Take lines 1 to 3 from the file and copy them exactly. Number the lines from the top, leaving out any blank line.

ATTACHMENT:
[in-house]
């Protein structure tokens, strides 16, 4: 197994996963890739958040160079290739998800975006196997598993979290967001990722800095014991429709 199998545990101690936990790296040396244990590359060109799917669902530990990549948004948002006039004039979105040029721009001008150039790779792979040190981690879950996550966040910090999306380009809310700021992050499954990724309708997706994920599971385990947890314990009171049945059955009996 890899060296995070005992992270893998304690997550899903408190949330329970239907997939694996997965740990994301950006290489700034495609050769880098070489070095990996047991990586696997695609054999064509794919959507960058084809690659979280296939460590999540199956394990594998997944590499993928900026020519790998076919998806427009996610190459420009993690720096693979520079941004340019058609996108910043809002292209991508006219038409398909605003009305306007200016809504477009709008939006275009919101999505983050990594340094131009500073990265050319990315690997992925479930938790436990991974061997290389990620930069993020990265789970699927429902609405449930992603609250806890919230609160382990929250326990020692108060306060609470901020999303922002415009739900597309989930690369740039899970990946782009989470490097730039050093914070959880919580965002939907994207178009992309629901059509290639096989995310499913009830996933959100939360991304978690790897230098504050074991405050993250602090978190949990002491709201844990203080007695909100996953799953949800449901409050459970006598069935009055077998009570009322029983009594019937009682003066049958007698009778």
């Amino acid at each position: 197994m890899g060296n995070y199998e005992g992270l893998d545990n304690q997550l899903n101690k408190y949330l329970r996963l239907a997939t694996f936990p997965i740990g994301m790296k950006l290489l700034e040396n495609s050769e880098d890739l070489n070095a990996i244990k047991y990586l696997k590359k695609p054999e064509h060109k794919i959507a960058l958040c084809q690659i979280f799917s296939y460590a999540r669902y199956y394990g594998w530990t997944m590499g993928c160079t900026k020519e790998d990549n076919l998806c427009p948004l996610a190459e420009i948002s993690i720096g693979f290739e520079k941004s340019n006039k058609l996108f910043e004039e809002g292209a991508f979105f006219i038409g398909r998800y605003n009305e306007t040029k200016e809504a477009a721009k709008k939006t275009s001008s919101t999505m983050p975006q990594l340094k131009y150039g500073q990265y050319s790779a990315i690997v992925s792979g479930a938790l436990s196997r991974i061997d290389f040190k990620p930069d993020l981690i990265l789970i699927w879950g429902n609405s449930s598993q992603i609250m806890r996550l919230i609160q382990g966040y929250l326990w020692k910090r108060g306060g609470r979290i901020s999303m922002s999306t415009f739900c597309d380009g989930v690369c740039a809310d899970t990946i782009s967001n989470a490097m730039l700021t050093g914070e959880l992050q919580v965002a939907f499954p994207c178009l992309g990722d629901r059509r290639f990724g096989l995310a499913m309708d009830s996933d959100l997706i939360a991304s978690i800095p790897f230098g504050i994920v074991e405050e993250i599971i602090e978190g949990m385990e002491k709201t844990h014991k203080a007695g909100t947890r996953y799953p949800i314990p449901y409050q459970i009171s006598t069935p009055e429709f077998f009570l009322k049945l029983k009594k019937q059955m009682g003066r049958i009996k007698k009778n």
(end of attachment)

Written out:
[in-house]
């Protein structure tokens, strides 16, 4: 197994996963890739958040160079290739998800975006196997598993979290967001990722800095014991429709 199998545990101690936990790296040396244990590359060109799917669902530990990549948004948002006039004039979105040029721009001008150039790779792979040190981690879950996550966040910090999306380009809310700021992050499954990724309708997706994920599971385990947890314990009171049945059955009996 890899060296995070005992992270893998304690997550899903408190949330329970239907997939694996997965740990994301950006290489700034495609050769880098070489070095990996047991990586696997695609054999064509794919959507960058084809690659979280296939460590999540199956394990594998997944590499993928900026020519790998076919998806427009996610190459420009993690720096693979520079941004340019058609996108910043809002292209991508006219038409398909605003009305306007200016809504477009709008939006275009919101999505983050990594340094131009500073990265050319990315690997992925479930938790436990991974061997290389990620930069993020990265789970699927429902609405449930992603609250806890919230609160382990929250326990020692108060306060609470901020999303922002415009739900597309989930690369740039899970990946782009989470490097730039050093914070959880919580965002939907994207178009992309629901059509290639096989995310499913009830996933959100939360991304978690790897230098504050074991405050993250602090978190949990002491709201844990203080007695909100996953799953949800449901409050459970006598069935009055077998009570009322029983009594019937009682003066049958007698009778």
């Amino acid at each position: 197994m890899g060296n995070y199998e005992g992270l893998d545990n304690q997550l899903n101690k408190y949330l329970r996963l239907a997939t694996f936990p997965i740990g994301m790296k950006l290489l700034e040396n495609s050769e880098d890739l070489n070095a990996i244990k047991y990586l696997k590359k695609p054999e064509h060109k794919i959507a960058l958040c084809q690659i979280f799917s296939y460590a999540r669902y199956y394990g594998w530990t997944m590499g993928c160079t900026k020519e790998d990549n076919l998806c427009p948004l996610a190459e420009i948002s993690i720096g693979f290739e520079k941004s340019n006039k058609l996108f910043e004039e809002g292209a991508f979105f006219i038409g398909r998800y605003n009305e306007t040029k200016e809504a477009a721009k709008k939006t275009s001008s919101t999505m983050p975006q990594l340094k131009y150039g500073q990265y050319s790779a990315i690997v992925s792979g479930a938790l436990s196997r991974i061997d290389f040190k990620p930069d993020l981690i990265l789970i699927w879950g429902n609405s449930s598993q992603i609250m806890r996550l919230i609160q382990g966040y929250l326990w020692k910090r108060g306060g609470r979290i901020s999303m922002s999306t415009f739900c597309d380009g989930v690369c740039a809310d899970t990946i782009s967001n989470a490097m730039l700021t050093g914070e959880l992050q919580v965002a939907f499954p994207c178009l992309g990722d629901r059509r290639f990724g096989l995310a499913m309708d009830s996933d959100l997706i939360a991304s978690i800095p790897f230098g504050i994920v074991e405050e993250i599971i602090e978190g949990m385990e002491k709201t844990h014991k203080a007695g909100t947890r996953y799953p949800i314990p449901y409050q459970i009171s006598t069935p009055e429709f077998f009570l009322k049945l029983k009594k019937q059955m009682g003066r049958i009996k007698k009778n």